Rather, we are presented with a situation where the White House has voluntarily decided to establish press facilities for correspondents who need to report therefrom. These press facilities are perceived as being open to all bona fide Washington-based journalists, whereas most of the White House itself, and press facilities in particular, have not been made available to the general public. White House press facilities having been made publicly available as a source of information for newsmen, the protection afforded newsgathering under the first amendment guarantee of freedom of the press, see Branzburg v. Hayes, 408 U.S. 665, 681, 707, 92 S.Ct. 2646, 33 L.Ed.2d 626 (1972); Pell v. Procunier, 417 U.S. 817, 829-35, 94 S.Ct. 2800, 41 L.Ed.2d 495 (1974), requires that this access not be denied arbitrarily or for less than compelling reasons. See Southeastern Promotions v. Conrad, 420 U.S. 546, 95 S.Ct. 1239, 43 L.Ed.2d 448 (1975); Lovell v. Griffin, 303 U.S. 444, 58 S.Ct. 666, 82 L.Ed. 949 (1938). Not only newsmen and the publications for which they write, but also the public at large have an interest protected by the first amendment in assuring that restrictions on newsgathering be no more arduous than necessary, and that individual newsmen not be arbitrarily excluded from sources of information. See Cox Broadcasting Corp. v. Cohn, 420 U.S. 469, 491-92, 95 S.Ct. 1029, 43 L.Ed.2d 328 (1975); Abrams v. United States, 250 U.S. 616, 630, 40 S.Ct. 17, 63 L.Ed. 1173 (1919) (Holmes, J., dissenting); United States v. Associated Press, 52 F.Supp. 362, 372 (S.D.N.Y. 1943) ("right conclusions are more likely to be gathered out of a multitude of tongues, than through any kind of authoritative selection") (L. Hand, J.).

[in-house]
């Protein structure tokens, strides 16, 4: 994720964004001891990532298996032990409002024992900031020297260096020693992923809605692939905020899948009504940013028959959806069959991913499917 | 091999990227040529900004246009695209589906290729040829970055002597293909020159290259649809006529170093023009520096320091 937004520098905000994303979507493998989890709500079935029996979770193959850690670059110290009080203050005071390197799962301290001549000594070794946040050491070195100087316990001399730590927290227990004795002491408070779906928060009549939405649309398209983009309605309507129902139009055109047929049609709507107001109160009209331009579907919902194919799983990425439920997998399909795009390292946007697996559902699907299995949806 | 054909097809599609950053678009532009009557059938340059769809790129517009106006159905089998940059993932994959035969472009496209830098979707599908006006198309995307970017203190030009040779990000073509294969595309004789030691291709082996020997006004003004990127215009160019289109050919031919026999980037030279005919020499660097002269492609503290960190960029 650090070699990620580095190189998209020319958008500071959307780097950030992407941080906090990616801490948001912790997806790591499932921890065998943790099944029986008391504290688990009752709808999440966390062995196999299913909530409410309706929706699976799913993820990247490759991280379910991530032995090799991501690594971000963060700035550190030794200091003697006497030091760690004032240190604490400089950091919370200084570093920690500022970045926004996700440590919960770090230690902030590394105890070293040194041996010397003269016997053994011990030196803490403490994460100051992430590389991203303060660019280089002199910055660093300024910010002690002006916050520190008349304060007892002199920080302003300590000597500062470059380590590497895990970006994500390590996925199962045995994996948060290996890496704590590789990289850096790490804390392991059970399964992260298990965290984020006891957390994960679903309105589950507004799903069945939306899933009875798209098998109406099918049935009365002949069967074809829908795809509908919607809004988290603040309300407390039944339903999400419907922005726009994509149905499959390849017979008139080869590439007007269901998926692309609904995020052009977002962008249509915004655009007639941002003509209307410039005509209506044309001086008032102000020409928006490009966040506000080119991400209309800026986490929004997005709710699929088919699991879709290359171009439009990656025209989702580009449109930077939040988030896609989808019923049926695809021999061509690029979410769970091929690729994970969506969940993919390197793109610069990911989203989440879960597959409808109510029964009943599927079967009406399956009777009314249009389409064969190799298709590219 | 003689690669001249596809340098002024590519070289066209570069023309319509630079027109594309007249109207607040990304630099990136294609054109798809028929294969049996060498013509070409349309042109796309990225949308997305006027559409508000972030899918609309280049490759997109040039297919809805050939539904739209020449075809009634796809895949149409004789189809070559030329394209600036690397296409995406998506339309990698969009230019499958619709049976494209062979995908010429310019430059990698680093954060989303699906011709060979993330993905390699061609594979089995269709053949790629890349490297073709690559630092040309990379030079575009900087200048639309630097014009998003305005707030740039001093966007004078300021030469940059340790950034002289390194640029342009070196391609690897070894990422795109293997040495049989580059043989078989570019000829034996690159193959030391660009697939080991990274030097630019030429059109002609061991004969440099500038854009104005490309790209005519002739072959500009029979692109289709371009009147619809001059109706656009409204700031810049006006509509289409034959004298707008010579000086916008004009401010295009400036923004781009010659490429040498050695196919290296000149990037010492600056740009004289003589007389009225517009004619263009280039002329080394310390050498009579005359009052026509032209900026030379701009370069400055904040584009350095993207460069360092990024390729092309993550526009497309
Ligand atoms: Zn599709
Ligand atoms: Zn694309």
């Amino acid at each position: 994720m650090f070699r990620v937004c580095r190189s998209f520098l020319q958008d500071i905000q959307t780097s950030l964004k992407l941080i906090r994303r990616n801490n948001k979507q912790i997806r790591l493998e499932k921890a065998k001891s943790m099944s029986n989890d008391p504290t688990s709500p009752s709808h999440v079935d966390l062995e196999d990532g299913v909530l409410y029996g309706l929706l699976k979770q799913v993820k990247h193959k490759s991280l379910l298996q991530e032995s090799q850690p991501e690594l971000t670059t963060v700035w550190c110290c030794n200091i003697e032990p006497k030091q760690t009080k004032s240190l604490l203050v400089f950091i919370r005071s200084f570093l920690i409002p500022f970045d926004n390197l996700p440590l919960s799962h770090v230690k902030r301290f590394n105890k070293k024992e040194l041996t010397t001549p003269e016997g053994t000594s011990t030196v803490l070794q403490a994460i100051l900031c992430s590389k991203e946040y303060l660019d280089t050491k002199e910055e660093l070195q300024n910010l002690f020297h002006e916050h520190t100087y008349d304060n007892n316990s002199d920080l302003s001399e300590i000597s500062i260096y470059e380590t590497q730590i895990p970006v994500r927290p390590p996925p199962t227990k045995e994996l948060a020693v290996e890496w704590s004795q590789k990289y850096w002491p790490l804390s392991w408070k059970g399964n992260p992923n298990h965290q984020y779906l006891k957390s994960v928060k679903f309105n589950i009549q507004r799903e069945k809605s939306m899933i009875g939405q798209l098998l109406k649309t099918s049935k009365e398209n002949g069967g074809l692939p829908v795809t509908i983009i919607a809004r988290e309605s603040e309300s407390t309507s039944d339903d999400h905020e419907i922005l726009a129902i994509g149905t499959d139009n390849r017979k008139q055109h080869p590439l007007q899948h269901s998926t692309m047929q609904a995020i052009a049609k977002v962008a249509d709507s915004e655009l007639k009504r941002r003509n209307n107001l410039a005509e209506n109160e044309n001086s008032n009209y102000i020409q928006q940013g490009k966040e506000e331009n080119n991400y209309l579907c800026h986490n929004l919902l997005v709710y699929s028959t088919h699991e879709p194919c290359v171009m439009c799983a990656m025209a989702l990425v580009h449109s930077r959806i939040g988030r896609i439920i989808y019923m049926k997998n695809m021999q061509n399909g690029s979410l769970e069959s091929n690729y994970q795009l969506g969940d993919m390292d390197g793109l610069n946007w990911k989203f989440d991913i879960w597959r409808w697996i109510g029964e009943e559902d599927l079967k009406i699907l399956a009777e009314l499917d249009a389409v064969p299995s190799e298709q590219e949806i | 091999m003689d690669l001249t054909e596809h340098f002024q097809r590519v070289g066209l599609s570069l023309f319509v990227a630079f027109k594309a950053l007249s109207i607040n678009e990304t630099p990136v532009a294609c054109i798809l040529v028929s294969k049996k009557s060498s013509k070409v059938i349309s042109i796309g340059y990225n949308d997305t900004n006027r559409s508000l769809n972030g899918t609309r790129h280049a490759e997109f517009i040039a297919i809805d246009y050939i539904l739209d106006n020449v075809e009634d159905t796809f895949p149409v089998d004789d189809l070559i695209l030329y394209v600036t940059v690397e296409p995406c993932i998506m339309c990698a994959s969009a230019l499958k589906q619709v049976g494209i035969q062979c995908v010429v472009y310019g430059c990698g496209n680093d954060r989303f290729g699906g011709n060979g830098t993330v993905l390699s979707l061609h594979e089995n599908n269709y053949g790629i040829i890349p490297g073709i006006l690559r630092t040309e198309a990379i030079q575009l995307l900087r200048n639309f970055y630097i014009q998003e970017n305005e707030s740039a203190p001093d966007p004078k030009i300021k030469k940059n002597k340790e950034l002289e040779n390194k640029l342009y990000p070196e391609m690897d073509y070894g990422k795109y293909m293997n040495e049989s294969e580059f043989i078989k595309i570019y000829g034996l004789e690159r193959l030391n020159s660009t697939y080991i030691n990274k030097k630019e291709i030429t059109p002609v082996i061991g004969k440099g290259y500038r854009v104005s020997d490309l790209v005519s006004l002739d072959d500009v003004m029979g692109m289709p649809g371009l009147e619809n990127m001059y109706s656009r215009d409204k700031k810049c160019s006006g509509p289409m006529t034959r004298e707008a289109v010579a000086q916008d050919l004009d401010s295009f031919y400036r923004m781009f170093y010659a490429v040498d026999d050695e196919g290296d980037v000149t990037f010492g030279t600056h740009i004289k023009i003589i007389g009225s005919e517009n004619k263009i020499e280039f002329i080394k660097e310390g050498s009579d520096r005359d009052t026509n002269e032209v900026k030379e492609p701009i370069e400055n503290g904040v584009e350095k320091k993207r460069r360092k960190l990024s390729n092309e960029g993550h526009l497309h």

Appellants have stated that the applicant is required to have a pass to the House and Senate galleries because this verifies the "professional credentials" of the applicant. Response to Plaintiffs' First Interrogatories (Warren). Add. 16, Brief for Appellee. Appellee has not challenged this assertion.
As of March 5, 1975, there were apparently 1,589 outstanding White House press passes. Response to Plaintiffs' Supplemental Interrogatories (Wong), No. 2. Add. 29, Brief for Appellee.